I received a judgmental e-mail from a mother in my daughterâ€™s school. Sometimes, even over e-mail, you can tell if someone is judging you, even in the smallest way. In this case, the motherâ€™s simple question was, â€śAre you allowing your daughter to watch horror movies?â€ť
My reaction was a mixture of, â€śDoes she really care?â€ť and â€śWhy the hell is she asking me this question?â€ť
I sent a reply, because I quite like this mother, with the simple word, â€śYes.â€ť She wrote back. Apparently my daughter has been going around the schoolyard at recess talking about demons and how they can take over your body to this motherâ€™s daughter. Apparently, this girl is not as brave as my daughter when it comes to these types of gory details. But, yes, I allow my daughter, aged nine, to watch horror movies.
In fact, a couple of weekends ago, she watched all FOUR Paranormal Activity movies with her stepsisters who are 11 and 13. I havenâ€™t seen the Paranormal Activity movies, because personally, I donâ€™t like horror movies. But why should that stop my daughter from watching them?
The mother wrote me again (!) asking, â€śDoesnâ€™t she get nightmares?â€ť Again, I had an immediate mixed reaction: â€śIs she asking because she cares?â€ť AND, â€śDoes she actually think Iâ€™d LET my daughter watch horror movies if she DID get nightmares?â€ť
Of course I couldnâ€™t write the latter back, because that would sound and be rude. But I did write back, â€śNo, she doesnâ€™t get nightmares. She loves that stuff.â€ť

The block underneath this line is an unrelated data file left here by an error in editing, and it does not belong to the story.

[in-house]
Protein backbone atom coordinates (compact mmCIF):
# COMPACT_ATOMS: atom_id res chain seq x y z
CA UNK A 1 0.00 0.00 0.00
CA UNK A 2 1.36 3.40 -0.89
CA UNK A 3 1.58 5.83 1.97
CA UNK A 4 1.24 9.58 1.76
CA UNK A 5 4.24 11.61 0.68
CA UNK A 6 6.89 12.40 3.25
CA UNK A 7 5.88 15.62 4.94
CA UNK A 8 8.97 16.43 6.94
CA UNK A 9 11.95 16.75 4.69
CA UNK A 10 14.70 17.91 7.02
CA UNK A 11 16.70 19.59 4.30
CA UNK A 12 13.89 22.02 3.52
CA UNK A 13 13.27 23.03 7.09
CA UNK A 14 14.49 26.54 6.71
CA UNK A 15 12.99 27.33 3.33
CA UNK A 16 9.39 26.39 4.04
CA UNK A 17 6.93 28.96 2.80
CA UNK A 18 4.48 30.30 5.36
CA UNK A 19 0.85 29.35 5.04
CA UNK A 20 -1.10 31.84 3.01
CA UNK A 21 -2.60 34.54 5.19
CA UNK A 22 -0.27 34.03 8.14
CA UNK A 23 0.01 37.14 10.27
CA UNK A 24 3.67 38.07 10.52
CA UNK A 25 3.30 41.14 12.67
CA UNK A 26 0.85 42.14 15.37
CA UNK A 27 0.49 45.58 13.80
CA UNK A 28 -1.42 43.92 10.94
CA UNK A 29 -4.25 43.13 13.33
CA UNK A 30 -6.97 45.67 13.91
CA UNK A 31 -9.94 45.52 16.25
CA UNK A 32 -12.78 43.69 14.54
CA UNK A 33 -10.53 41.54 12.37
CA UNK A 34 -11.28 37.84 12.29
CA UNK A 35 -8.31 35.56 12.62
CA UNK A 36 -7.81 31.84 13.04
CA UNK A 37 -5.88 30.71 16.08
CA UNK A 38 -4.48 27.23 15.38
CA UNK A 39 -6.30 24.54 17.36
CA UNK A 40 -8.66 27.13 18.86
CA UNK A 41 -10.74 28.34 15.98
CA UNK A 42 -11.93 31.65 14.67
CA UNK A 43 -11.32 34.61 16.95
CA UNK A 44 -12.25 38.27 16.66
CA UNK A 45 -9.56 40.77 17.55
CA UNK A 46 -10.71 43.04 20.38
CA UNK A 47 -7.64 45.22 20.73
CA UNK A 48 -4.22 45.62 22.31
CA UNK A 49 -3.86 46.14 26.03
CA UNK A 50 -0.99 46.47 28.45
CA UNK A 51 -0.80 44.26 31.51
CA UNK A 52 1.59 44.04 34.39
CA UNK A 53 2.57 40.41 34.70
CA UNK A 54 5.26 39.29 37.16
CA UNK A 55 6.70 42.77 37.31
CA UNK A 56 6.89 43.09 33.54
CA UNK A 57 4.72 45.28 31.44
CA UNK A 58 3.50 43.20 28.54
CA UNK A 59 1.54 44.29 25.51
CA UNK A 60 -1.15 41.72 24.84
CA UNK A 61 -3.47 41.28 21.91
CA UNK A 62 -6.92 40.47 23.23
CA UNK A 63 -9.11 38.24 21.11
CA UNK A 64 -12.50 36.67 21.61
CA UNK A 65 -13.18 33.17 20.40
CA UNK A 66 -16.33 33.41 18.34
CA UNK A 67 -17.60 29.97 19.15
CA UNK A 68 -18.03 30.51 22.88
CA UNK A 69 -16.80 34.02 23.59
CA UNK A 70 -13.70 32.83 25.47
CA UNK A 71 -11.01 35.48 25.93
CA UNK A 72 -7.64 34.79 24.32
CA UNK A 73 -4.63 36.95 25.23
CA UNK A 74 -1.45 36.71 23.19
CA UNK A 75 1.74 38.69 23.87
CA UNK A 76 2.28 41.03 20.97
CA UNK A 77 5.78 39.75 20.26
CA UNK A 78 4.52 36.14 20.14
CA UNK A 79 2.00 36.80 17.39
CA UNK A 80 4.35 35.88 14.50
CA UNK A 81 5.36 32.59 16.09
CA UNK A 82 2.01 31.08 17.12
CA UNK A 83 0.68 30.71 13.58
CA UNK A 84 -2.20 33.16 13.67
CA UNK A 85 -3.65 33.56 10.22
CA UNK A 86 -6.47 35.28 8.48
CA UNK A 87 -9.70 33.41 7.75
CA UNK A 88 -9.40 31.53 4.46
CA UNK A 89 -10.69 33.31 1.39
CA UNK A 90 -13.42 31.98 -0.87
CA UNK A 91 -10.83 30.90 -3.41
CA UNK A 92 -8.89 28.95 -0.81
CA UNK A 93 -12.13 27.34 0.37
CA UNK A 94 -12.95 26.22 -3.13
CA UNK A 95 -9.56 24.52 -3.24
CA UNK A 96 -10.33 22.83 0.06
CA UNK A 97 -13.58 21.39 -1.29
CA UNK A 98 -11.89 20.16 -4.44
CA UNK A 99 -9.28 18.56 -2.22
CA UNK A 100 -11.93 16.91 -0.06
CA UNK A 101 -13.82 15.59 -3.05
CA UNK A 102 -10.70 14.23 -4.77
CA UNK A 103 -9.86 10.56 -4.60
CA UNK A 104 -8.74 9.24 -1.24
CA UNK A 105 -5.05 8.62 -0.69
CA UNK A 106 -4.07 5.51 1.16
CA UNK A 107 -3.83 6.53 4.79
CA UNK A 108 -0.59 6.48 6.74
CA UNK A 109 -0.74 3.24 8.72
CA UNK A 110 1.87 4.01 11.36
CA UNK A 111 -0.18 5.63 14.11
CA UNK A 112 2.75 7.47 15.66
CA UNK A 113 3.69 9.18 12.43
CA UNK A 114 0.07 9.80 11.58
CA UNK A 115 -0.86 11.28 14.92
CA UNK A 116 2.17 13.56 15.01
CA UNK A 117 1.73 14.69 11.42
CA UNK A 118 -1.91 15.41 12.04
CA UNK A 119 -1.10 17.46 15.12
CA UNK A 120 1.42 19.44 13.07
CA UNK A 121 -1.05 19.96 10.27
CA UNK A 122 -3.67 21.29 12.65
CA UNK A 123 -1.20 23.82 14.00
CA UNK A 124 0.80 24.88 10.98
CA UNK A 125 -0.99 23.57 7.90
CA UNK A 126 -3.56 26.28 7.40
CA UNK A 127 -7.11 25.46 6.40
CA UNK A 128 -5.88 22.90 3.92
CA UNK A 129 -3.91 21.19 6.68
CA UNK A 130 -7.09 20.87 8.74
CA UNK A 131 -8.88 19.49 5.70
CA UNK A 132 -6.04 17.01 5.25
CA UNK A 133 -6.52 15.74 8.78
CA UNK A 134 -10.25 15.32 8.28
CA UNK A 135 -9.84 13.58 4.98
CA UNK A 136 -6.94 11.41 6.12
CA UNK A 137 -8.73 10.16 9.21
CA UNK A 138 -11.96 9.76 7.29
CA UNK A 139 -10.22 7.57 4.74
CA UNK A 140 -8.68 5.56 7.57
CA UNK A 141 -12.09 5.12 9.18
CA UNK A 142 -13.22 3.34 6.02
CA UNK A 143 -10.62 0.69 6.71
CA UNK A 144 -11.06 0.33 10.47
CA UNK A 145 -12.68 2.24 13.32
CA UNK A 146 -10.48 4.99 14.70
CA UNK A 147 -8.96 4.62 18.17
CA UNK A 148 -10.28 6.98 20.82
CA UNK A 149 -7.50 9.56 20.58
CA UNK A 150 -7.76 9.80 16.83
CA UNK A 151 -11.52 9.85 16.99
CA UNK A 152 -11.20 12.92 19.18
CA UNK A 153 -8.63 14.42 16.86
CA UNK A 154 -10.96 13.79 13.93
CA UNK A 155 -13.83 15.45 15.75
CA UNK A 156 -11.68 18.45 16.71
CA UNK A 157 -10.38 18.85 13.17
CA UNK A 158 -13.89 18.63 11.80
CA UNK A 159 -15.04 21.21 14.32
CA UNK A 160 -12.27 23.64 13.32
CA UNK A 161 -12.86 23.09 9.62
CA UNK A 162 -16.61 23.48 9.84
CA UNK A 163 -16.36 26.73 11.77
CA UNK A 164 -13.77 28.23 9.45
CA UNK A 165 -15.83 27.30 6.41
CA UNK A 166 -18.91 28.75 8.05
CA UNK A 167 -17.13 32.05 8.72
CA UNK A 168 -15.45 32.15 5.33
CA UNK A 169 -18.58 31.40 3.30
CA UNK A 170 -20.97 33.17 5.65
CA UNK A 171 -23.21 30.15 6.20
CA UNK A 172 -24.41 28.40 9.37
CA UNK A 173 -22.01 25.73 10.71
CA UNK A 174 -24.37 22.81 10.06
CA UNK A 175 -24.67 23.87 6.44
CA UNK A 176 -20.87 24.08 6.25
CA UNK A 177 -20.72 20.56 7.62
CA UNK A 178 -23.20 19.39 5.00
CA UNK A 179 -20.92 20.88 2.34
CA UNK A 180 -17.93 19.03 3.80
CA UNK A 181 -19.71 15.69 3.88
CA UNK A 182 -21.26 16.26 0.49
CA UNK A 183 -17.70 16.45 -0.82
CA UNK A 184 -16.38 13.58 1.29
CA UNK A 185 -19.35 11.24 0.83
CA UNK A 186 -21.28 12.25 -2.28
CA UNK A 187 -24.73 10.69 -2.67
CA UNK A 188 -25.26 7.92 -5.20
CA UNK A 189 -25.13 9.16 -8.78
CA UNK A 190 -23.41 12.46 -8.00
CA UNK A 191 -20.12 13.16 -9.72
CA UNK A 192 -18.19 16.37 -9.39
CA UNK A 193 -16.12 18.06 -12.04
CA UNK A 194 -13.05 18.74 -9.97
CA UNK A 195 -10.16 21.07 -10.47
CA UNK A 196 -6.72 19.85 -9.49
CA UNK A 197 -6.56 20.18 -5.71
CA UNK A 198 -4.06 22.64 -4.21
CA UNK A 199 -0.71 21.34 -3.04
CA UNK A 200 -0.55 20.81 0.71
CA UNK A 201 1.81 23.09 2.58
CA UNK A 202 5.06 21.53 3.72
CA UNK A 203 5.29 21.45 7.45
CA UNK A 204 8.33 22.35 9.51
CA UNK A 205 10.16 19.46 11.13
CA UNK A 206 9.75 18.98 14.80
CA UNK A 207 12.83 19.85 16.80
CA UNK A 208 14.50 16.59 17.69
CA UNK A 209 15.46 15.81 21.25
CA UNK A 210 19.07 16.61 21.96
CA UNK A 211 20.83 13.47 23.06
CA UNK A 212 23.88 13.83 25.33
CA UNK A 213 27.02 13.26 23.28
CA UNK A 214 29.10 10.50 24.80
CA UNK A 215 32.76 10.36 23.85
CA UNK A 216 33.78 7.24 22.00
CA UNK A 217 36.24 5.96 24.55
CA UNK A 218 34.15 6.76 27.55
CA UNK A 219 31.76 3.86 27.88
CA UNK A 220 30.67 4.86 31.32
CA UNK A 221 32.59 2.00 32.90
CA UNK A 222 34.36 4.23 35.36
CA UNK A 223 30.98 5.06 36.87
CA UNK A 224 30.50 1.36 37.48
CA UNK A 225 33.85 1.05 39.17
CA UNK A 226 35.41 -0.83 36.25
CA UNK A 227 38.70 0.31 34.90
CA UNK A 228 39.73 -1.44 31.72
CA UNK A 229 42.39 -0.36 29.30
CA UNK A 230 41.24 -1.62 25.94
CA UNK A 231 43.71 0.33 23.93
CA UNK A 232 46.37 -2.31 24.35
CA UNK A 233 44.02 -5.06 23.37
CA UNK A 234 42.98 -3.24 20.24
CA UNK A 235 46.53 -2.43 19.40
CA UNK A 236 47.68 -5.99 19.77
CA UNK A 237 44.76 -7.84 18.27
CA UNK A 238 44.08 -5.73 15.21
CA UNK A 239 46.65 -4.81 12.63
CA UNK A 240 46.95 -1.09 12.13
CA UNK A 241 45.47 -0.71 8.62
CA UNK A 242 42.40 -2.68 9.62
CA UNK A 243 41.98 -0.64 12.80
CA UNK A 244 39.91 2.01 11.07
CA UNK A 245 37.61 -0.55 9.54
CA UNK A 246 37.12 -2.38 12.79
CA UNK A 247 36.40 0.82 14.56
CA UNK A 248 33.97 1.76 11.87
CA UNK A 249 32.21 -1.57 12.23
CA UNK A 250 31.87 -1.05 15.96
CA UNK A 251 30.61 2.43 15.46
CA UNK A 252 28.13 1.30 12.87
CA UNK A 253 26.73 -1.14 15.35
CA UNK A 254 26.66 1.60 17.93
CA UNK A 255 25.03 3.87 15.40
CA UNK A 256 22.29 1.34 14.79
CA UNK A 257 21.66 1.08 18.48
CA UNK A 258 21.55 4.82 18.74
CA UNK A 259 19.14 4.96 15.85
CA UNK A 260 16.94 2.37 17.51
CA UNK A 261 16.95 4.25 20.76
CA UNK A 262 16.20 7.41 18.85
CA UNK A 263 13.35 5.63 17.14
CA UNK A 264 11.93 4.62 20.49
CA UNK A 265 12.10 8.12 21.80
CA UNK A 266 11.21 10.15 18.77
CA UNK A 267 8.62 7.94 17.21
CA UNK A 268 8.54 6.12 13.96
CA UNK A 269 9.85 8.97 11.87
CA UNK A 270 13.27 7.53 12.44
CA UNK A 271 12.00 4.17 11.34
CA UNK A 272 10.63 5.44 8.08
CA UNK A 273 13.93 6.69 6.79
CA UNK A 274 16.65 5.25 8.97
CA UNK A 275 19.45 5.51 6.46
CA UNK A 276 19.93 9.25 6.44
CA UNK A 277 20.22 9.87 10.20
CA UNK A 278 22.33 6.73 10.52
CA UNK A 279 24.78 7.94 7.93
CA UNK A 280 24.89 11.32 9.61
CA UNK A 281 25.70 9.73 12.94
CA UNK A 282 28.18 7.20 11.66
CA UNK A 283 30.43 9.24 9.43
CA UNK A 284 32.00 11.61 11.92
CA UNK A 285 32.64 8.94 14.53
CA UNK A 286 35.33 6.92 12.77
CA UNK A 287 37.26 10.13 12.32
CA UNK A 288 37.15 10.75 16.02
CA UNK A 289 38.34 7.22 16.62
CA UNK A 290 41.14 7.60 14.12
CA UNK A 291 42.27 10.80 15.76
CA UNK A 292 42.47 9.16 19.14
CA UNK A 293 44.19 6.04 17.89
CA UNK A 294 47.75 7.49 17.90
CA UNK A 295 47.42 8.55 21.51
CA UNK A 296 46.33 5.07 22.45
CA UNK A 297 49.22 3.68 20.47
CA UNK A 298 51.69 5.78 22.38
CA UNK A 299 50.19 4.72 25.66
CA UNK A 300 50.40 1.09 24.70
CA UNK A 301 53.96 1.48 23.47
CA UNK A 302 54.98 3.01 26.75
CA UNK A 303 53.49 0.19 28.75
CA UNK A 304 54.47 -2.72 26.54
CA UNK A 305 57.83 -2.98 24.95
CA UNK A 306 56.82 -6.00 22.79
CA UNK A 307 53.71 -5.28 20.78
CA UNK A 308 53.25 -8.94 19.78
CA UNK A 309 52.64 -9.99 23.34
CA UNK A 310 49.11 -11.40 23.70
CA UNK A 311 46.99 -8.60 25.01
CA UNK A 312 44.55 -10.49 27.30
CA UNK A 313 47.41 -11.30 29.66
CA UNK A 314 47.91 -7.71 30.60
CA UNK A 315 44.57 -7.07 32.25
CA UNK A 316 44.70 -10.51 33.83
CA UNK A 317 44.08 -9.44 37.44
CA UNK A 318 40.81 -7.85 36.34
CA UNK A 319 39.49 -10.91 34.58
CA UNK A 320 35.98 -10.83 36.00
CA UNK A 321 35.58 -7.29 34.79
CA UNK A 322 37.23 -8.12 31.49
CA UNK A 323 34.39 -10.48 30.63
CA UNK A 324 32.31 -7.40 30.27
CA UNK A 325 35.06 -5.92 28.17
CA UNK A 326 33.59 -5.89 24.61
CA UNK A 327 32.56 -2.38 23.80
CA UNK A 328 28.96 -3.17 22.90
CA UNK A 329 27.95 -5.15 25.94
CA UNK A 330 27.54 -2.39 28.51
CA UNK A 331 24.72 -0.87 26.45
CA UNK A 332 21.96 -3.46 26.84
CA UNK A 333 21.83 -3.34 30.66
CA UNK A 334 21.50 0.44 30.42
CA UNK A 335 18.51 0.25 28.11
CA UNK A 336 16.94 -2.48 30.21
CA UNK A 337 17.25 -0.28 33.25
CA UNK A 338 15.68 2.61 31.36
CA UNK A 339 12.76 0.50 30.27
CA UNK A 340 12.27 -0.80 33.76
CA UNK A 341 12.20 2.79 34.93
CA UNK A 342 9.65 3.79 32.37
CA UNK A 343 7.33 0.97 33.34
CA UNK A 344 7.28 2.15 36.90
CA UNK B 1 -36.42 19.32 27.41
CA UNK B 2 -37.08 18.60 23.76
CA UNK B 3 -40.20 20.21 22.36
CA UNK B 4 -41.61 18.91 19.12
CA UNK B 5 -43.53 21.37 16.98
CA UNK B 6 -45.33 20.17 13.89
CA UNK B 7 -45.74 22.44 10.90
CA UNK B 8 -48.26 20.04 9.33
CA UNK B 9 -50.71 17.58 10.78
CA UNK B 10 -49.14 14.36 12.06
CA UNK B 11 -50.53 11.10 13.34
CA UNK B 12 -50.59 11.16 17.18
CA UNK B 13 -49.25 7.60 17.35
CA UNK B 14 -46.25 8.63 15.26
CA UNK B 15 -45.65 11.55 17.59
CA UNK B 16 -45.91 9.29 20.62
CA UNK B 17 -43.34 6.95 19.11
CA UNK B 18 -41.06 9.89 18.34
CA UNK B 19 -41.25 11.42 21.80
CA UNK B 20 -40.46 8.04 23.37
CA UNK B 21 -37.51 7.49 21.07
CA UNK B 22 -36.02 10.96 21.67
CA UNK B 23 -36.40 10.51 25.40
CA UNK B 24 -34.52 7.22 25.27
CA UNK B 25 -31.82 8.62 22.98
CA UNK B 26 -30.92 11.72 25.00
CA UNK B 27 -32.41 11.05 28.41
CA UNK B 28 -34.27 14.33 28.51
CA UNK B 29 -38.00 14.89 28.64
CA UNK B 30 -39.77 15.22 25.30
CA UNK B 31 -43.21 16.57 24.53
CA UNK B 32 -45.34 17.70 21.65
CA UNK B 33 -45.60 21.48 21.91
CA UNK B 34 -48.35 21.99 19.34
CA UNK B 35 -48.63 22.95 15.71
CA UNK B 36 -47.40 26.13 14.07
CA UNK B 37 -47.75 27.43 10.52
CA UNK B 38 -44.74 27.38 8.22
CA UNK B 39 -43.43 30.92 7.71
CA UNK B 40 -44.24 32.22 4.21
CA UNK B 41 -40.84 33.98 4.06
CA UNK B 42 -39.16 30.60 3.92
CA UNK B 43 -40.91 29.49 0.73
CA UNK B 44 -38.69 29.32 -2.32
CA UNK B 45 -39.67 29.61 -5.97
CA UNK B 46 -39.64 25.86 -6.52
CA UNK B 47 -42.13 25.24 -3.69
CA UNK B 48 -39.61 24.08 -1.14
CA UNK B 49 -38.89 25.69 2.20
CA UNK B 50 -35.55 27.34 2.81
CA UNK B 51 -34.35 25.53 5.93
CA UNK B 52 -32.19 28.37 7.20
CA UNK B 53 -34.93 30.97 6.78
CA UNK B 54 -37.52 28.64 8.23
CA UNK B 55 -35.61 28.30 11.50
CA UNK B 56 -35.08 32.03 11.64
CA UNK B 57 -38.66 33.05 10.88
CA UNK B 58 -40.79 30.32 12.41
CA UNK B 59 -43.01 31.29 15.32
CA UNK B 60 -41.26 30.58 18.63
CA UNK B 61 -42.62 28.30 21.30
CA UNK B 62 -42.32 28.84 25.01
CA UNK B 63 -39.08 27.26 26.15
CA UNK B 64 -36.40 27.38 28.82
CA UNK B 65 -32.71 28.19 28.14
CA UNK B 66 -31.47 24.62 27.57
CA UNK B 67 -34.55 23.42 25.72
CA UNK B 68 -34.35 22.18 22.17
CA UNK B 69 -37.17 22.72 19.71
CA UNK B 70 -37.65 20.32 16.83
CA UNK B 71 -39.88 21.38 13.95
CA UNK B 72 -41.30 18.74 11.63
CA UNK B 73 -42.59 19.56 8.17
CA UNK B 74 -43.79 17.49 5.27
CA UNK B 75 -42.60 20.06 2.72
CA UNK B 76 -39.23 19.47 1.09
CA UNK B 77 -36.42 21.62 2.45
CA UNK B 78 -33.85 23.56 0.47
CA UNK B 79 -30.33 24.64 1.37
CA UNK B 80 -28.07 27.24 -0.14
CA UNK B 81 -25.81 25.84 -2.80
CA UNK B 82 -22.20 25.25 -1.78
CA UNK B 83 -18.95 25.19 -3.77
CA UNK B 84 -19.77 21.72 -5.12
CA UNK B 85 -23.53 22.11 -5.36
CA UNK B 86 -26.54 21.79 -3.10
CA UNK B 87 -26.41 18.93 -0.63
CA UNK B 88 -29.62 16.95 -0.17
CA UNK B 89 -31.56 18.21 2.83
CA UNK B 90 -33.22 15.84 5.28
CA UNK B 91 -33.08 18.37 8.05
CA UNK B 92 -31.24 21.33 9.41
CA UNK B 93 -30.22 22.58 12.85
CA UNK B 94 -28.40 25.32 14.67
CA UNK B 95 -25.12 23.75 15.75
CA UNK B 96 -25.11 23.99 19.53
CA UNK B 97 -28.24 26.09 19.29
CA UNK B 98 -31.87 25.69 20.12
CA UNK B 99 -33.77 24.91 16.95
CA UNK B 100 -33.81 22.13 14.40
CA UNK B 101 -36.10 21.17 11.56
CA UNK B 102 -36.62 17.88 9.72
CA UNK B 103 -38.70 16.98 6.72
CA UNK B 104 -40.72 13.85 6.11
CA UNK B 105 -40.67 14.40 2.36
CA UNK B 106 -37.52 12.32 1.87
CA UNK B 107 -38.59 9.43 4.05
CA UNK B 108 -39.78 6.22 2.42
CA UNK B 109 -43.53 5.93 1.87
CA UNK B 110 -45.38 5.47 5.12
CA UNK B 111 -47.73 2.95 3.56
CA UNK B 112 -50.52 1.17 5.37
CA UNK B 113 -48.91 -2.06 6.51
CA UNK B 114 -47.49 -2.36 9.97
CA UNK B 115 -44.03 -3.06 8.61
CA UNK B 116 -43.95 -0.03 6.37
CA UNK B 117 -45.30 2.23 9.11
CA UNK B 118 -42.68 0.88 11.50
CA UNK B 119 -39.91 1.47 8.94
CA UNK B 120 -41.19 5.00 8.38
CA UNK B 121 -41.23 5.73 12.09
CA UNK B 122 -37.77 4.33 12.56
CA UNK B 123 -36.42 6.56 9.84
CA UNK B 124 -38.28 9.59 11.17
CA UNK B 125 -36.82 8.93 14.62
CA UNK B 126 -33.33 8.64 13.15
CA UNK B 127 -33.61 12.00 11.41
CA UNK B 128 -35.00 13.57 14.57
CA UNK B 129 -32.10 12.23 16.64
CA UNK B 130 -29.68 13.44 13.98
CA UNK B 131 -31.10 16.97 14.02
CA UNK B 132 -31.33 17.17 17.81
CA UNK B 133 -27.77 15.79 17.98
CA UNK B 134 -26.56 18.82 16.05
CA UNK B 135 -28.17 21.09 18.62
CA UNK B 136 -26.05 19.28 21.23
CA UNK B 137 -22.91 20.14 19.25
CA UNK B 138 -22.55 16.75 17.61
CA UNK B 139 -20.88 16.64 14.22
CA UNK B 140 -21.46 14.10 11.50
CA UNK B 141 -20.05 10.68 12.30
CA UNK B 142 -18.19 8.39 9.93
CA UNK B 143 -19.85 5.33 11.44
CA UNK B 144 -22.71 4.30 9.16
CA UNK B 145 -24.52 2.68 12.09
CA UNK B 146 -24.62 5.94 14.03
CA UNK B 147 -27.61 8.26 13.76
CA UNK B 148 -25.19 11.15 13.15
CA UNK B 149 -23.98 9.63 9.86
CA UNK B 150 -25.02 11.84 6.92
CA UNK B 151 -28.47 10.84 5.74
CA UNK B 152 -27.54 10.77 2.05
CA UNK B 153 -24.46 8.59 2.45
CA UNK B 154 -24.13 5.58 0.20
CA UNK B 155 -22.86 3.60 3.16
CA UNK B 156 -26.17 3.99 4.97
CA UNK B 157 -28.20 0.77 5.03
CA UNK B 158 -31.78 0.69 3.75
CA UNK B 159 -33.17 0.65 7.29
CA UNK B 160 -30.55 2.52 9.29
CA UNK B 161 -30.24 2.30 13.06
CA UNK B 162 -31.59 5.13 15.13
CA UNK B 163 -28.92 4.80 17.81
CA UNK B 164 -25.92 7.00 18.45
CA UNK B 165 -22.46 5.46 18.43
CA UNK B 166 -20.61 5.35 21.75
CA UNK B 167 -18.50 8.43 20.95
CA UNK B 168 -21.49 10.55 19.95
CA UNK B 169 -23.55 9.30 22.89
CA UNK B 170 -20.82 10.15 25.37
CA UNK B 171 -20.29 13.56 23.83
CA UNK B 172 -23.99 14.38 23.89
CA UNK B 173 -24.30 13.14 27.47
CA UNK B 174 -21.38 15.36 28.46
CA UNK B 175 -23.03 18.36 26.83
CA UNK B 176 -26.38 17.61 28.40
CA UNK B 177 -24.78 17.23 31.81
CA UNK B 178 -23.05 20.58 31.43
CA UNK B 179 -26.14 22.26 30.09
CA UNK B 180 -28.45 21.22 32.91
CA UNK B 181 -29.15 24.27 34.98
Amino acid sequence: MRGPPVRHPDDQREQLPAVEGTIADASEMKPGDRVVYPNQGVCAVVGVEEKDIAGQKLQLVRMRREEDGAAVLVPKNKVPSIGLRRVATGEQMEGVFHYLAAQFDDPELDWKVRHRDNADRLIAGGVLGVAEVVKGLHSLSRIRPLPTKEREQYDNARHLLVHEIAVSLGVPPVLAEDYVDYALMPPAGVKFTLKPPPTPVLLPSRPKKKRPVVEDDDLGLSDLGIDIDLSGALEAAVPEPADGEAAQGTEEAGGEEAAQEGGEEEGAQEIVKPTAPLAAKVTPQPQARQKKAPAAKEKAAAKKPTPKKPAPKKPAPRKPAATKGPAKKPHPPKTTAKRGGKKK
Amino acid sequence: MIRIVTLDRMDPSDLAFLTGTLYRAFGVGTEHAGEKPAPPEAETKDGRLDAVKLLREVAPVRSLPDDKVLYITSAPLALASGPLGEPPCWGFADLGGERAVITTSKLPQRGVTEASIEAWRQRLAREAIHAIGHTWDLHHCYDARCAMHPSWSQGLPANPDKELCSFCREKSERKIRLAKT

It is true. My daughter loves to be scared. She loves roller coasters, getting up and singing on stage in front of hundreds of people, and she loves when I tell her horror stories — the type you would tell around an adult campfire.Â What can I say? My daughter is odd. But the best kind of odd, in my opinion. She loves magic, vampires, wizards, ghosts andâ€¦horror movies.
When I picked her up from school that day, after the e-mail exchange with her friendâ€™s mother, I asked my daughter if she has been talking about demons to her friends. â€śYes,â€ť she told me.
Now, I canâ€™t control what my daughter says during recess and I definitely canâ€™t help it if another girl is scared of horror movies, but I did tell my daughter, â€śGirl, can you please keep the demon taking over human bodies to yourself when you are at school?â€ť
My daughter answered, â€śSure.â€ť
End of story. Itâ€™s like how I explain swearing. You can swear in the house and in the car, but absolutely nowhere else. I say this not because she swears (she, in fact, hates swearing) but I sometimes swear in the house and car.
In any case, my daughter is mighty proud that she doesn’t get scared by any of the horror movies she watched. She finds them fascinating. And, like I said, I donâ€™t watch them with her, because mommy doesnâ€™t care for horror movies. Iâ€™m not scared. I just kind of find them a waste of time.
But I canâ€™t help but laugh that this mother sent me an e-mail asking if I was â€śallowingâ€ť my daughter to watch horror movies. I mean, whatâ€™s next? Am I going to get an e-mail asking if Iâ€™m â€śallowingâ€ť my daughter to stay up past nine? Or an e-mail asking if Iâ€™m â€śallowingâ€ť my daughter to eat sugar cereal for breakfast?
Maybe it is awful of me to think itâ€™s kind of funny that my daughter was going around telling people about demons. The truth is, I’d rather my daughter watch horror movies and talk about demons who can walk through walls and take over your body than have to listen to the other pre-teen movies about a girl having a crush on a boy just because heâ€™s hot.
Yes, I allow my daughter to watch horror movies. BOO!